Author: Richard DiNitto
Working on a roof can be a dangerous activity and is often considered part of an overall Fall Protection Program. Fall protection is one of the most commonly cited violations by the Occupational Health and Safety Administration (OSHA). Nearly 900 people die annually in the US from falls from a roof.
Care in how you perform roof work is critical to your overall safety programs. Within the US, OSHA establishes requirements for roof work under Rule 1910.28 Duty to have fall protection and falling object protection.
Rule 1910.28 establishes that an employer must ensure that each employee on a walking-working surface (such as a roof in this case) with an unprotected side or edge that is 4 feet (1.2 m) or more (for general industry or 6 feet or more for construction work) above a lower level is protected from falling by one or more of several specified control measures:
Under the Rule, the distance from the edges of the roof dictates which systems must be in place and what allowances may be acceptable:
A Designated Area is defined by OSHA as "A distinct portion of a walking-working surface delineated by a warning line in which employees may perform work without additional fall protection."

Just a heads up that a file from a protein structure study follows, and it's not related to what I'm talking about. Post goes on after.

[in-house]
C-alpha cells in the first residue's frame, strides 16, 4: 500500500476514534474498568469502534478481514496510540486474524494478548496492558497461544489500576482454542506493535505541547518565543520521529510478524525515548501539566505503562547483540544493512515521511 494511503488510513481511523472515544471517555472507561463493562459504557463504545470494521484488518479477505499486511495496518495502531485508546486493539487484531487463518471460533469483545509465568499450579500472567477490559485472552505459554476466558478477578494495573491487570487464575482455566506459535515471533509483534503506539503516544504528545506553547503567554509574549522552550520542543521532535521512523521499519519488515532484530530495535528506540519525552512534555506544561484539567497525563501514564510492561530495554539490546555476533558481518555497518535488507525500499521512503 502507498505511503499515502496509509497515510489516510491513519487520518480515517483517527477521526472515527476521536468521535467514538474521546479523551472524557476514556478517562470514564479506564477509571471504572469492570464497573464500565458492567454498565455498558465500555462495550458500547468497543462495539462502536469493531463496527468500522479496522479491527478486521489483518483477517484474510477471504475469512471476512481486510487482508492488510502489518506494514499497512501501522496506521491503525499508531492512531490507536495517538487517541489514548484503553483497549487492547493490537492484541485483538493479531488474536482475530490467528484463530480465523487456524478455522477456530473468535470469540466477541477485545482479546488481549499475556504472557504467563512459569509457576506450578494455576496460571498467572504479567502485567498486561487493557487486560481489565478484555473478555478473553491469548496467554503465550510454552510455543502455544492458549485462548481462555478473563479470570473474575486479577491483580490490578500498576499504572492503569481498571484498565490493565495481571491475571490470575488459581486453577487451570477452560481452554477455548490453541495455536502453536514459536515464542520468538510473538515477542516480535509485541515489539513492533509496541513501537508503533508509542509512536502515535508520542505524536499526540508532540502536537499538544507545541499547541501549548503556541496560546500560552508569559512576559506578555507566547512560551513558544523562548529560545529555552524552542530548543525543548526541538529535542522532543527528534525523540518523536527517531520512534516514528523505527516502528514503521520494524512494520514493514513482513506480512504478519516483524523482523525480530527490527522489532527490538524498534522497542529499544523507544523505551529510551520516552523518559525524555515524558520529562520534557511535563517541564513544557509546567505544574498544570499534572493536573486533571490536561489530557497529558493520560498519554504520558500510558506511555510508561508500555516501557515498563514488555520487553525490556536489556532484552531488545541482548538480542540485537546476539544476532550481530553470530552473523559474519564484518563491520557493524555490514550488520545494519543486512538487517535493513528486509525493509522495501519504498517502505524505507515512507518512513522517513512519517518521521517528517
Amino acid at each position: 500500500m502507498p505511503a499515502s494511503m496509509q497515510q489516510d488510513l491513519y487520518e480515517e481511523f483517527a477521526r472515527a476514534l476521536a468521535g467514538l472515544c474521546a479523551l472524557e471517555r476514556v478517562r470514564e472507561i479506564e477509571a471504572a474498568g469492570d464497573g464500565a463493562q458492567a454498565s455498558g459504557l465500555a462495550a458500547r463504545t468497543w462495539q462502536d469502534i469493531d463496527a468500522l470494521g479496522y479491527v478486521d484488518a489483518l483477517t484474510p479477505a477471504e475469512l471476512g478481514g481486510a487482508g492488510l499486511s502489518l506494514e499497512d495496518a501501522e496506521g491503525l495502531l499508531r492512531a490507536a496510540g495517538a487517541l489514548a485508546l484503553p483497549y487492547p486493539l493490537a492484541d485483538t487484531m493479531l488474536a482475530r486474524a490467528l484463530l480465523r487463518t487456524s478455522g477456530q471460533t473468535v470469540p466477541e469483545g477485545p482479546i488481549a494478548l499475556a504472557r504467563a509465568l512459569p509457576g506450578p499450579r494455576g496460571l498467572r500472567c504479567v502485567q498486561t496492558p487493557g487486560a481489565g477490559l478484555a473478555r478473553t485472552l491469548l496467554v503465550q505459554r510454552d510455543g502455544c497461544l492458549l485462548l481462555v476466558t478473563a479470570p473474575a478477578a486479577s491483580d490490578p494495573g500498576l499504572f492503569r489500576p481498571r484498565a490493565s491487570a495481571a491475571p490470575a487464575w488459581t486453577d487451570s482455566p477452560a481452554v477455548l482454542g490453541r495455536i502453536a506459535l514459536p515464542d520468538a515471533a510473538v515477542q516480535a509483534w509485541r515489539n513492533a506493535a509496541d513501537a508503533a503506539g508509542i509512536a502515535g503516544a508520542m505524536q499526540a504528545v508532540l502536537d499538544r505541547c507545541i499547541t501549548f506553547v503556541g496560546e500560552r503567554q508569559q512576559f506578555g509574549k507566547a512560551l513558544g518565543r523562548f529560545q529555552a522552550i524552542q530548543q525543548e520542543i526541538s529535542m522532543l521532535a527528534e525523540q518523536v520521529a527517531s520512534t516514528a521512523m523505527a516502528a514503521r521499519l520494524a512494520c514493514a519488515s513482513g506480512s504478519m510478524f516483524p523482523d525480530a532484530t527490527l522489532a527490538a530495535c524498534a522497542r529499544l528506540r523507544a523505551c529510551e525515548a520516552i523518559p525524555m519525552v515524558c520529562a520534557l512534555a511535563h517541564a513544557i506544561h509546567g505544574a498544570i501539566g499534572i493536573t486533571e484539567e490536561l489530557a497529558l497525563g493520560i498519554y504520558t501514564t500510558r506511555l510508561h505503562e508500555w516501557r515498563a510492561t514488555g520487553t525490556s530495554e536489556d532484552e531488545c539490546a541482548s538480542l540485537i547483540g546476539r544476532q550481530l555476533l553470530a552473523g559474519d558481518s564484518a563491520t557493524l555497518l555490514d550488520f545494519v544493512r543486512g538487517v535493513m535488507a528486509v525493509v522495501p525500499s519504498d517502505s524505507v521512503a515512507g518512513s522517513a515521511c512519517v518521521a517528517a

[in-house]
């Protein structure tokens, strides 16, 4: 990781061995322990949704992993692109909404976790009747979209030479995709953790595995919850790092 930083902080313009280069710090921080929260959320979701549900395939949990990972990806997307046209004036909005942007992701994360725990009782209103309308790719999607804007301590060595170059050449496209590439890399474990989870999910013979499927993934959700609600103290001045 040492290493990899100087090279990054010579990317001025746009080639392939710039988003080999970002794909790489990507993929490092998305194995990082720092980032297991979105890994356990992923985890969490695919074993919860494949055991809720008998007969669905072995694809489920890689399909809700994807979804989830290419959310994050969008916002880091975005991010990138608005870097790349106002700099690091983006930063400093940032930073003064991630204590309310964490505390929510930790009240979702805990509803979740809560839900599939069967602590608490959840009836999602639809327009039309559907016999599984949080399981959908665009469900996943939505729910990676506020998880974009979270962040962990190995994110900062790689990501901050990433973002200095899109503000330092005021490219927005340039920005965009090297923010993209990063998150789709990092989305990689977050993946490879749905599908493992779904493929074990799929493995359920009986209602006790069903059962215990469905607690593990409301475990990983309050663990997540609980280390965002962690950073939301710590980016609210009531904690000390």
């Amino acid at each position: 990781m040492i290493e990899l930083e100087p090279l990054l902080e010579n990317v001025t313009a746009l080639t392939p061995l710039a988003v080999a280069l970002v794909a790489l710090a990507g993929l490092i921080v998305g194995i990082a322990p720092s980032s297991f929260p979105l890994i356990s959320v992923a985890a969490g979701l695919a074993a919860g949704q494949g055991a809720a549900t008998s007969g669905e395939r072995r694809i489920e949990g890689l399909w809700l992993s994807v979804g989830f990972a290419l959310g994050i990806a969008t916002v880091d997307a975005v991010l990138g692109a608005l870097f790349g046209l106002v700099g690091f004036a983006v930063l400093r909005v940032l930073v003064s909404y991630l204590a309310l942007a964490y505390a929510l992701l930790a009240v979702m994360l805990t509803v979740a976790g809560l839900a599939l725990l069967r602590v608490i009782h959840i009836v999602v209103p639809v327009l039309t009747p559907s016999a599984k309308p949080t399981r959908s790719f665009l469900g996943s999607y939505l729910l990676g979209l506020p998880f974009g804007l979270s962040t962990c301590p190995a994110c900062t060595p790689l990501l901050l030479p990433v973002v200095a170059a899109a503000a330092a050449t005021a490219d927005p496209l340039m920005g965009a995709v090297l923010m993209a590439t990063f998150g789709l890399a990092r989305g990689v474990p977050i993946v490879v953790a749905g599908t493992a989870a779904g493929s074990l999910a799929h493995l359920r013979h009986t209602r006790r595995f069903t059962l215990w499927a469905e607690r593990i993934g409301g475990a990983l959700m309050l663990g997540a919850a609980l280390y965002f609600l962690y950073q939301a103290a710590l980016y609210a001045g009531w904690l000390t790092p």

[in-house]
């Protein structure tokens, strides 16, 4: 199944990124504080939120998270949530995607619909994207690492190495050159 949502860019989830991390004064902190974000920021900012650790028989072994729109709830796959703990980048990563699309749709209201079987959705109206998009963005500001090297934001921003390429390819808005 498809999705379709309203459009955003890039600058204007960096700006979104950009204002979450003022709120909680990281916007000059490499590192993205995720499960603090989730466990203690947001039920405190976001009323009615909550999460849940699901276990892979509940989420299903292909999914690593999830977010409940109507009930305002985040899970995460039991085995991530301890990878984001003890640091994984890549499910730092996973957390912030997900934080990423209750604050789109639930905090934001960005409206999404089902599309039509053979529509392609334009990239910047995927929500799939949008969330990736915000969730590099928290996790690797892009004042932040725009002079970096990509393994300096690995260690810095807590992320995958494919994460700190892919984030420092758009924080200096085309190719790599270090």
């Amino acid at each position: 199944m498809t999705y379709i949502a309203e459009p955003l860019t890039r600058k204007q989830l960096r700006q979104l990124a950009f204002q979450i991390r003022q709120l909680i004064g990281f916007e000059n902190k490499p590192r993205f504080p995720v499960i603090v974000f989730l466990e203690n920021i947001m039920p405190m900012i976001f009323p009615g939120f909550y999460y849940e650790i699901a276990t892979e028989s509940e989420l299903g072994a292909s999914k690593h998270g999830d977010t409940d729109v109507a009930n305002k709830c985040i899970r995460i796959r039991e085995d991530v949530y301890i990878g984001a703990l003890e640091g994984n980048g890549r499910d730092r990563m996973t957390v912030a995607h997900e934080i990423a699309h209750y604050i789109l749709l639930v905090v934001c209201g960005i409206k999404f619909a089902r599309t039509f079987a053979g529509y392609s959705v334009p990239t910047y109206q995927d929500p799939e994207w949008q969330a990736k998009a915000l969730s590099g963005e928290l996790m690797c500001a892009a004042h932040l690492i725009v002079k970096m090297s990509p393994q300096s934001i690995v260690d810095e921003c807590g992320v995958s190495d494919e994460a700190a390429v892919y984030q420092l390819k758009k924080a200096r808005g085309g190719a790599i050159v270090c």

These exceptions for using a designated area or not having to enforce a fall protection plan requires that the work is both temporary and infrequent. These terms are defined as:
As with any work activity that has inherit risks and safety concerns, a proper hazard evaluation or risk assessment to determine the best and safest approach is warranted. While the information provided above is a good overview and guidance for safe work on a roof, the regulatory rules cover additional parameters and issues that you need to consider in your roof work evaluations and program. Consultation with roof safety experts is strongly recommended.
The Isosceles Group is retained to develop, implement and maintain Occupational Health & Safety (OHS) and Environmental Management Systems (EMS) at industrial and commercial facilities. It also manages various EHS issues that affect the operation and expansion of such facilities.
If you would like The Isosceles Group to assist with EHS management at your facility, please contact Richard DiNitto at firstname.lastname@example.org or (617) 330-2800.
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